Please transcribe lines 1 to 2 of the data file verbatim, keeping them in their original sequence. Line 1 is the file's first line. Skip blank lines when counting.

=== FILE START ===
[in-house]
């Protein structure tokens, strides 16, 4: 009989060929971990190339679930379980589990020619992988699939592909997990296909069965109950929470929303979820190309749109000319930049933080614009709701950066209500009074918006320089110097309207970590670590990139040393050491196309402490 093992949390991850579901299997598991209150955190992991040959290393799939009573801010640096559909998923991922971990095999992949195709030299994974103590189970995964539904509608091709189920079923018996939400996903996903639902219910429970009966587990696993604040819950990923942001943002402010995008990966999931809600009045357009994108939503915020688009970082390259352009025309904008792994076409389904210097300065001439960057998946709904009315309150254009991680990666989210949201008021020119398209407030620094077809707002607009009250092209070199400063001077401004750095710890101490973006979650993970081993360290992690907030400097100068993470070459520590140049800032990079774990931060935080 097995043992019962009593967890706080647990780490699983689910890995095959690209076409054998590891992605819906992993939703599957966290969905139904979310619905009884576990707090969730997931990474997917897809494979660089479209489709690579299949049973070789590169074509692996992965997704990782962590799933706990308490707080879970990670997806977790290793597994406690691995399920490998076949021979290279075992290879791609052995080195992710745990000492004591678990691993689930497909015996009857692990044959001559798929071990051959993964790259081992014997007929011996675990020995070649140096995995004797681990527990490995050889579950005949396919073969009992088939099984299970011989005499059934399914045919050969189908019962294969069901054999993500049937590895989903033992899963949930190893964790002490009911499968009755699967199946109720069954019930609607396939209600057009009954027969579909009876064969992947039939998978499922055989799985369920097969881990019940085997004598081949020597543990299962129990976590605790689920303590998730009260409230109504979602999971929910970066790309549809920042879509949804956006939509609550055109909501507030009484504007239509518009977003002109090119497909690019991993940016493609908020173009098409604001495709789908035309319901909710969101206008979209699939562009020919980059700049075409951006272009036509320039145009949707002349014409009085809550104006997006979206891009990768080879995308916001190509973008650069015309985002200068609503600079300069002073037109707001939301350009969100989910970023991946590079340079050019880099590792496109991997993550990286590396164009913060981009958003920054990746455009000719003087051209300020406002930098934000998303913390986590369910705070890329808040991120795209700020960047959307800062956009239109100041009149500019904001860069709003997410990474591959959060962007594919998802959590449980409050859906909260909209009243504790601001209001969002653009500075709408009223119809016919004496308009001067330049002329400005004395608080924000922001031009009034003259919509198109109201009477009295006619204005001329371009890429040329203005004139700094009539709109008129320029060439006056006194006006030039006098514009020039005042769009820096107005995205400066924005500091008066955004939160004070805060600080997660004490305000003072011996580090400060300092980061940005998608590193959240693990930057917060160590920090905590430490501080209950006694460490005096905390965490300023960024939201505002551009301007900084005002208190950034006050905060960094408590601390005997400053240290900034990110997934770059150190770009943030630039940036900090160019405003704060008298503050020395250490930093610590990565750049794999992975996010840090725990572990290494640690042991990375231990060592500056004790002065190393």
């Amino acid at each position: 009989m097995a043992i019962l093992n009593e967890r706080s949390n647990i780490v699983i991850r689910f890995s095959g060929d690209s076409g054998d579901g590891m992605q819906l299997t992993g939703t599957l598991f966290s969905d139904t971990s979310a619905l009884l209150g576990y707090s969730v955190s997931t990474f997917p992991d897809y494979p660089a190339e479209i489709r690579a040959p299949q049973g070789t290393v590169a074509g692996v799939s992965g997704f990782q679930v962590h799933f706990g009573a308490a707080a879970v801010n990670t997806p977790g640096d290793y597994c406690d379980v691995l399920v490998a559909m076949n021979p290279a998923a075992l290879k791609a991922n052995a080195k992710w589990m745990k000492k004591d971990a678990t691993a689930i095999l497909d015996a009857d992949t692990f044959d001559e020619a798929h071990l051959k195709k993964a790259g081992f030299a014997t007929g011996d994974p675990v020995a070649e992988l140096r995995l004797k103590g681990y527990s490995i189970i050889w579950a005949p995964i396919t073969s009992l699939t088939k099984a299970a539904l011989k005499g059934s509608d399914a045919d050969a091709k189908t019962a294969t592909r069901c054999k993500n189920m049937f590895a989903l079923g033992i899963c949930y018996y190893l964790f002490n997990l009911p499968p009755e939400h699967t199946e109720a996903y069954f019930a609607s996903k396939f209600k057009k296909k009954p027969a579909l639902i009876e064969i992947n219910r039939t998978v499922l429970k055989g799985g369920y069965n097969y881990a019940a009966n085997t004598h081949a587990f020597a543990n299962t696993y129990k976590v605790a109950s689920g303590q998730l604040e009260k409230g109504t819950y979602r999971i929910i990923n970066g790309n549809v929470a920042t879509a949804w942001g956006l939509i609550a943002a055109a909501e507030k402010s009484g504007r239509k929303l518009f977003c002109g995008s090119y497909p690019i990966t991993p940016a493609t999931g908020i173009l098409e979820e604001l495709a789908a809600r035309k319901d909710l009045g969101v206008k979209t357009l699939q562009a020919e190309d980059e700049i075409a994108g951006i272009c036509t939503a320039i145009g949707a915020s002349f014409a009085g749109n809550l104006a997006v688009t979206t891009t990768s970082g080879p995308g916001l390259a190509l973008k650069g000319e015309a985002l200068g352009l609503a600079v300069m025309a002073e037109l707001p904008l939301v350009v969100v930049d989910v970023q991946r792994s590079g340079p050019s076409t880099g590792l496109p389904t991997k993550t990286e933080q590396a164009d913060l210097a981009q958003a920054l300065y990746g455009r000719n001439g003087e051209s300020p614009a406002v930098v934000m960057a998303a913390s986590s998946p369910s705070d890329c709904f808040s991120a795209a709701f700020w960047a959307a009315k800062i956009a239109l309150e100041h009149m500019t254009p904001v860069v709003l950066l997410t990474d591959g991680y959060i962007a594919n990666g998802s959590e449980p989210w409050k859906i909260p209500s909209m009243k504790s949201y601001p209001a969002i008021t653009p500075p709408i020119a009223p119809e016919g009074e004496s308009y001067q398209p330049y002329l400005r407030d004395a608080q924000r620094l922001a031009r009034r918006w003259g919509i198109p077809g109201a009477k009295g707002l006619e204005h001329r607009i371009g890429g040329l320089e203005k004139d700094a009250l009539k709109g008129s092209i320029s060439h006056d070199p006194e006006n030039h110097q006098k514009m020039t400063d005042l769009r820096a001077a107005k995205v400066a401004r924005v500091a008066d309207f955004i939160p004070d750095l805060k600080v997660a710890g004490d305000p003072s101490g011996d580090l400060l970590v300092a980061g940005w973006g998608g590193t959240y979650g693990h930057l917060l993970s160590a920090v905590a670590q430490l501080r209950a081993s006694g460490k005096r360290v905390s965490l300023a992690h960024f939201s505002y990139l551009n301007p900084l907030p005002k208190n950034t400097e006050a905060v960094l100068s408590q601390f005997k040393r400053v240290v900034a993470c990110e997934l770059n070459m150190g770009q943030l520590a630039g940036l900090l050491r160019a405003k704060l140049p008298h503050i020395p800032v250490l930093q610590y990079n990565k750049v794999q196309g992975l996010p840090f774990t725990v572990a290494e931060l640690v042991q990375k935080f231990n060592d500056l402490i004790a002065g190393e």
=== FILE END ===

[in-house]
């Protein structure tokens, strides 16, 4: 009989060929971990190339679930379980589990020619992988699939592909997990296909069965109950929470929303979820190309749109000319930049933080614009709701950066209500009074918006320089110097309207970590670590990139040393050491196309402490 093992949390991850579901299997598991209150955190992991040959290393799939009573801010640096559909998923991922971990095999992949195709030299994974103590189970995964539904509608091709189920079923018996939400996903996903639902219910429970009966587990696993604040819950990923942001943002402010995008990966999931809600009045357009994108939503915020688009970082390259352009025309904008792994076409389904210097300065001439960057998946709904009315309150254009991680990666989210949201008021020119398209407030620094077809707002607009009250092209070199400063001077401004750095710890101490973006979650993970081993360290992690907030400097100068993470070459520590140049800032990079774990931060935080 097995043992019962009593967890706080647990780490699983689910890995095959690209076409054998590891992605819906992993939703599957966290969905139904979310619905009884576990707090969730997931990474997917897809494979660089479209489709690579299949049973070789590169074509692996992965997704990782962590799933706990308490707080879970990670997806977790290793597994406690691995399920490998076949021979290279075992290879791609052995080195992710745990000492004591678990691993689930497909015996009857692990044959001559798929071990051959993964790259081992014997007929011996675990020995070649140096995995004797681990527990490995050889579950005949396919073969009992088939099984299970011989005499059934399914045919050969189908019962294969069901054999993500049937590895989903033992899963949930190893964790002490009911499968009755699967199946109720069954019930609607396939209600057009009954027969579909009876064969992947039939998978499922055989799985369920097969881990019940085997004598081949020597543990299962129990976590605790689920303590998730009260409230109504979602999971929910970066790309549809920042879509949804956006939509609550055109909501507030009484504007239509518009977003002109090119497909690019991993940016493609908020173009098409604001495709789908035309319901909710969101206008979209699939562009020919980059700049075409951006272009036509320039145009949707002349014409009085809550104006997006979206891009990768080879995308916001190509973008650069015309985002200068609503600079300069002073037109707001939301350009969100989910970023991946590079340079050019880099590792496109991997993550990286590396164009913060981009958003920054990746455009000719003087051209300020406002930098934000998303913390986590369910705070890329808040991120795209700020960047959307800062956009239109100041009149500019904001860069709003997410990474591959959060962007594919998802959590449980409050859906909260909209009243504790601001209001969002653009500075709408009223119809016919004496308009001067330049002329400005004395608080924000922001031009009034003259919509198109109201009477009295006619204005001329371009890429040329203005004139700094009539709109008129320029060439006056006194006006030039006098514009020039005042769009820096107005995205400066924005500091008066955004939160004070805060600080997660004490305000003072011996580090400060300092980061940005998608590193959240693990930057917060160590920090905590430490501080209950006694460490005096905390965490300023960024939201505002551009301007900084005002208190950034006050905060960094408590601390005997400053240290900034990110997934770059150190770009943030630039940036900090160019405003704060008298503050020395250490930093610590990565750049794999992975996010840090725990572990290494640690042991990375231990060592500056004790002065190393």